- Keep your mouth clean: Brush your teeth after every meal, and rinse your mouth out.
- Rinse frequently: Aside from cleaning after meals, rinse your mouth out several additional times each day. This can be done with a very mild salt water solution, or an alcohol-free product like Tech2000 or Biotene.
- Wash hands often: Be sure to wash your hands before each cleaning session, and every time you need to touch your barbell.
- Watch for infection: Watch for signs of infection. These can include excessive heat and redness, severe swelling, fever, pus, repeated sharp pains or persistent throbbing. If your instincts are telling you something is wrong, have it checked out by a medical professional.
- Go for a follow up visit: After the swelling resides, return to your piercer and have him/her fit your tongue with a smaller barbell that will provide a properly snug fit.
Tongue Piercing Don'ts
Avoiding certain things can help ensure your procedure and aftercare are done properly and can prevent complications.
- Don't go the DIY route: Don't let one of your buddies do the piercing for you. You definitely need a professional for this one. Don't attempt to carry out this piercing on yourself, either, no matter how many times you've watched one of your friends get one.
- Avoid unhygienic shops: Don't have your piercing performed in a shop that's obviously not clean.
- Don't get low quality studs: Don't choose jewelry made from anything other than surgical grade stainless steel for your initial piercing. This material will give you the least amount of trouble while you're healing.
- Don't choose a barbell with a short post: You'll need the extra length of a longer post to accommodate swelling immediately after the procedure. Your piercer should be able to advise you.
- Avoid contact: After the procedure, resist the urge to rub your new jewelry around your mouth and against your teeth as this can be very damaging. Resist the urge to touch your jewelry with your fingers as well. This can import more germs to the open wound.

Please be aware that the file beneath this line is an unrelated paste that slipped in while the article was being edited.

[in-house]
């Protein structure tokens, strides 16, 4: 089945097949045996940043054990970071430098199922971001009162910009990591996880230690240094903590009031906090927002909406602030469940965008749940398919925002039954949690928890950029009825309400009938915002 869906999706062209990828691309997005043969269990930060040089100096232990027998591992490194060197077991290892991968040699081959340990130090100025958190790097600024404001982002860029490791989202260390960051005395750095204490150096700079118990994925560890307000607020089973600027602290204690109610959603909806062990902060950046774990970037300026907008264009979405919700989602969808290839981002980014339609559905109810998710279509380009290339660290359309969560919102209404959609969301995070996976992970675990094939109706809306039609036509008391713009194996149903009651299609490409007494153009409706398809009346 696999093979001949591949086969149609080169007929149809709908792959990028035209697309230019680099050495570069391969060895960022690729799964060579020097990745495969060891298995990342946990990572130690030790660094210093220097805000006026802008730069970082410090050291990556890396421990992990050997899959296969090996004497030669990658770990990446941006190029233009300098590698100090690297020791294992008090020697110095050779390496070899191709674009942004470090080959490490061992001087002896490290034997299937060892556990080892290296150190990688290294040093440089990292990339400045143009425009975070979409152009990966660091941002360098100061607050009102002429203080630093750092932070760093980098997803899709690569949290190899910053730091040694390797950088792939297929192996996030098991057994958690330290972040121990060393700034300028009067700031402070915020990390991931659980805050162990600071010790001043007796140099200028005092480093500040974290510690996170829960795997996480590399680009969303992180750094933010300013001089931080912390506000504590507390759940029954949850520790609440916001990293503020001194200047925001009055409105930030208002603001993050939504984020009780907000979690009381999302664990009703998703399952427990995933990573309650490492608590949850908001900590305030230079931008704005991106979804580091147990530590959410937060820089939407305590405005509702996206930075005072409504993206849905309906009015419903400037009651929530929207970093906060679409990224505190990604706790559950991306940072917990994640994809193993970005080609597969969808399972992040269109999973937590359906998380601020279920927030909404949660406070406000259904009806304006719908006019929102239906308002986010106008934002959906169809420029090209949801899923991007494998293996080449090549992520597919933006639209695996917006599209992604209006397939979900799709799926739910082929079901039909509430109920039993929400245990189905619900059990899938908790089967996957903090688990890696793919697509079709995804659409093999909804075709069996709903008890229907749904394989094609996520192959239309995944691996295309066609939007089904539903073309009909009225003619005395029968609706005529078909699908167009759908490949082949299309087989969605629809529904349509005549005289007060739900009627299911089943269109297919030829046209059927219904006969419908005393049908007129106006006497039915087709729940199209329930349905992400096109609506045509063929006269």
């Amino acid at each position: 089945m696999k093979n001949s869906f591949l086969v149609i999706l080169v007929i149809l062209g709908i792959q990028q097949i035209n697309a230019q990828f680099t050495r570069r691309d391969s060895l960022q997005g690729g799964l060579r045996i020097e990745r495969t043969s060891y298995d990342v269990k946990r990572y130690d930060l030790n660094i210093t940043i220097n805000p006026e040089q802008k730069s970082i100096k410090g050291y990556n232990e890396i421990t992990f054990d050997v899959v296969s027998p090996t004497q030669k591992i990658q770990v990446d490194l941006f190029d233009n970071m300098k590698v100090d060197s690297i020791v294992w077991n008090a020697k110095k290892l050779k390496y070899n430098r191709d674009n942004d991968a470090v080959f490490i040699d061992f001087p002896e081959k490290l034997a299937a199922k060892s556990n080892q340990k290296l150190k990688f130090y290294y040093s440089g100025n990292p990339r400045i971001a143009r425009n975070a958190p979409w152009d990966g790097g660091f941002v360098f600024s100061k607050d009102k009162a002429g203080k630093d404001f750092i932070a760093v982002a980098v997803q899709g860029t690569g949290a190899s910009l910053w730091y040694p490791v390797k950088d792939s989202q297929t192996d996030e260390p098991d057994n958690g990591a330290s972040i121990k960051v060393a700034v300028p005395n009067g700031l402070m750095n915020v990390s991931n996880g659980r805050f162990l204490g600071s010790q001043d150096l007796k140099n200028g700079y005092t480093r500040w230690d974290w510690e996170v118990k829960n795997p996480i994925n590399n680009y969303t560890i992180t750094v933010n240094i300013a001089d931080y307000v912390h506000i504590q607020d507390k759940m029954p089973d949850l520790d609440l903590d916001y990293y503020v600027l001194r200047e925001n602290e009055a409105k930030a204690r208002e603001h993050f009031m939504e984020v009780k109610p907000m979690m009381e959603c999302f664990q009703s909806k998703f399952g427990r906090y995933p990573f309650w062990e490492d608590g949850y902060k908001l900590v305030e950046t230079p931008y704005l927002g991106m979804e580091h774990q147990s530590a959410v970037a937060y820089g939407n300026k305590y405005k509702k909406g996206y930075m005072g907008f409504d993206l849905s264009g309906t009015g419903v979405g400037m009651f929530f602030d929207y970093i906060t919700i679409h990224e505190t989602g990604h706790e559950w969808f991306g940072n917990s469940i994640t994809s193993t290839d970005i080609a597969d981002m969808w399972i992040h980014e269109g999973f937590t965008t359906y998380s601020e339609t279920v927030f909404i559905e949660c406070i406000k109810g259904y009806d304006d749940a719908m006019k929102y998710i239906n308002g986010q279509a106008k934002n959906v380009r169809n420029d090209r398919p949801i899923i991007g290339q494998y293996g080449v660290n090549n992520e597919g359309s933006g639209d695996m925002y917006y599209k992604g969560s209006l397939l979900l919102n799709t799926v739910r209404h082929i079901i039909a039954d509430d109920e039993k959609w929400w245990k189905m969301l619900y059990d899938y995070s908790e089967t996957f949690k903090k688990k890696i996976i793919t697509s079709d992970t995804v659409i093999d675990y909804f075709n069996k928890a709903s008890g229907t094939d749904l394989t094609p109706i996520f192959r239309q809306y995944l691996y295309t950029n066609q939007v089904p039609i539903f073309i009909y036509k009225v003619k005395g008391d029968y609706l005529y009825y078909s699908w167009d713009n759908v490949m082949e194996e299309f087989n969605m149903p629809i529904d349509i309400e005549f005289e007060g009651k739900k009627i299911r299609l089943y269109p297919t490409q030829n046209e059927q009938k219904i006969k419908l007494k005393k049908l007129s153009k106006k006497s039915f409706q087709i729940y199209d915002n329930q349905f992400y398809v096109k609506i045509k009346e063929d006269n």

- Avoid aspirin: Don't take regular aspirin for the pain since it can prolong bleeding. Use Tylenol or Advil instead.
- Avoid oral contact: Don't kiss or engage in other oral activities until you are completely healed.
- Don't smoke: Smoking will irritate the wound.
- Don't drink acidic or alcoholic beverages: Avoid beverages with alcohol or those that are acidic in nature while the wound is still healing. Again, this can cause irritation.
- Avoid harsh mouthwash: Don't rinse with a harsh commercial mouthwash such as Scope or Listerine, as they can definitely irritate your piercing.
- Don't ignore aftercare: Don't forget to follow a regular aftercare regimen as directed by your piercing professional. Failure to do so could result in a serious infection.
- Don't forget to watch for infection: Don't ignore the warning signs of a building infection. Doing so could land you in the hospital if the infection spreads through your blood stream.
Mind Your Tongue
That's a fairly large list of tongue piercing dos and don'ts to keep in mind. However, they may make getting a tongue piercing seem like a bigger deal than it really is. You may never experience any significant problems at all after your piercing, but it's good to know how to keep your healing period on track.